Meeting the brief demanded a dense compaction of teaching, research and social spaces, and solving a problem: How to create meaningful spaces for instruction, speculation and informal knowledge exchange? For Clifford, the Science Centre also affords a first-time opportunity to design new types of research space – specifically wet labs – and to think about how these facilities could be linked to other areas. He talks of the satisfaction to be gained from conceiving, working through and resolving a new idea; it’s a process that can be as pleasurable and as frustrating as nutting out a puzzle. Here, the puzzle was how to bring light and ventilation into the deep space, without resorting to the conventional atrium solution. Instead, the key section shows an arrangement of three linked atria, each notionally allocated to, and activated by, a different core ‘community’, respectively the public, students and researchers.

These days, universities are driven as much by a social agenda as an educational one. If the 1970s were characterised by university buildings that actively discouraged students from gathering together (lest they riot), students now need to be nurtured, and institutions have invested heavily in new buildings that blur the boundaries between traditional teaching, information delivery and more socialised learning. The Hub at Victoria University’s Kelburn campus [2013; see gallery below], designed by Architectus and Athfield Architects, exemplifies this approach; essentially, it is a common atrium animated by social spaces. Clifford acknowledges his practice has done a lot of research into how students learn, in schools as well as universities, and that this has resulted in myriad ways of creating flexible, open-plan or informal spaces. But that old-school rigour is hard to shake. Clifford is clearly happier to talk about the library reading room that hovers above this student ‘lounge’. Elegant, ordered and calm, the reading room offers an alternative to the ‘bean-bag space’ below. “One can’t spend one’s life on bean bags,” Clifford says. “Sometimes you need pews.”

Contestable futures

Unusually for an established New Zealand practice, Architectus has built relatively few houses. However, it is no surprise that Clifford has aspirations to design more urban housing. As a type, the urban house is inextricably linked both to the city and to the modernist project. For Clifford, then, the idea of the house affords another opportunity to address both the universal and the particular in a very timely way.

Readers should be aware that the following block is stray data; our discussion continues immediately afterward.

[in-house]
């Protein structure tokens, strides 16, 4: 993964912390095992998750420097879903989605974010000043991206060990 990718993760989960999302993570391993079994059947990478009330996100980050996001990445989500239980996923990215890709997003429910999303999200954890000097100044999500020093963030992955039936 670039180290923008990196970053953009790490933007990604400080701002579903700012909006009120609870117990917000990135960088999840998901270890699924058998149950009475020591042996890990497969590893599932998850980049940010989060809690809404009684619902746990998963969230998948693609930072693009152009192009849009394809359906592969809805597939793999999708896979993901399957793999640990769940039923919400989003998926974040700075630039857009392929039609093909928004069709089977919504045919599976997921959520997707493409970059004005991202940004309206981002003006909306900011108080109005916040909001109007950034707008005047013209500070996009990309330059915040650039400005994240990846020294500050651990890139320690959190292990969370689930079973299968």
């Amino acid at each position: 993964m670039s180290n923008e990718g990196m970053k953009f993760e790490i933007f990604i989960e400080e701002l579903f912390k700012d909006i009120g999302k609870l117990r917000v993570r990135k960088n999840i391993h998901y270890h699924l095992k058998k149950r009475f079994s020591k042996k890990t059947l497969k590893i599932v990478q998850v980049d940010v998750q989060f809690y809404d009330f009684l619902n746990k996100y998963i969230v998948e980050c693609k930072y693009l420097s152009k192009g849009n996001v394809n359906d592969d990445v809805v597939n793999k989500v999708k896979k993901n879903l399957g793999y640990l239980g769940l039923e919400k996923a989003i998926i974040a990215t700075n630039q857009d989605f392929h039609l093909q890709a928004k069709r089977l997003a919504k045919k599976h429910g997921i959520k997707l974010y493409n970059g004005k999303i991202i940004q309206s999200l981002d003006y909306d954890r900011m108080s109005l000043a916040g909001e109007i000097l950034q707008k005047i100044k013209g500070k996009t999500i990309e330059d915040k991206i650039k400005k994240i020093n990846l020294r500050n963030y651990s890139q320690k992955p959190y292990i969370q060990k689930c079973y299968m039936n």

Trinity Apartments [Parnell, 2008] is one of Architectus’ forays into housing. At the time of its completion, the project seemed like a game changer for Auckland housing. Except the game didn’t actually change.

Developers still build apartments where private lives are exposed to the view of people passing by bedroom windows – an outcome that could have been averted by a quick look at the Trinity plans. At Trinity, rigorous planning results in the provision of two lift cores that serve to optimise common circulation space in a way that liberates the building’s façades and avoids the need for external walkways.


Now, Clifford believes, there is a critical mass of New Zealanders open to the idea of other models for living, and to the notion that they may live in several different types of house over the course of their lives. This means architects must rise to the challenge of creating more choice and of conceiving ways of maintaining connections to nature within more condensed environments.

The E2 project is one of several housing schemes currently being designed by a number of different architects in Wynyard Quarter. Instead of defaulting to the perimeter-block-with-cars-in-the-middle typology that is a staple trope of conventional urban design, Clifford proposes three blocks, running west–east, with a 10-storey concrete structure to the east, and a five-storey timber assembly of different layouts to the west. A three-storey brick mews runs between the two.

Rather than describe the specific design details, Clifford refers to the discussions with the client that shaped the final solution, and the various precedents that influence idea of the urban housing project, such as Auckland’s Courtville Apartments. Conceptually a big house with smaller houses inside, Courtville also brings to mind Renaissance theorist Leon Battista Alberti’s dictum, “The city is like a great house, and the house in its turn a small city.”

In the final analysis, perhaps what emerges most clearly from Patrick Clifford’s work is the recognition that a discerning knowledge of the history of his discipline can be repeatedly mined to generate inventive new possibilities. Clifford has no plans to retire any time soon. “We’re the guys we used to hate,” he says. “The ones we wanted to step aside and give the youngsters a chance. It’s not gonna happen.”

This article was first published in the NZIA’s 2014 Gold Medal publication.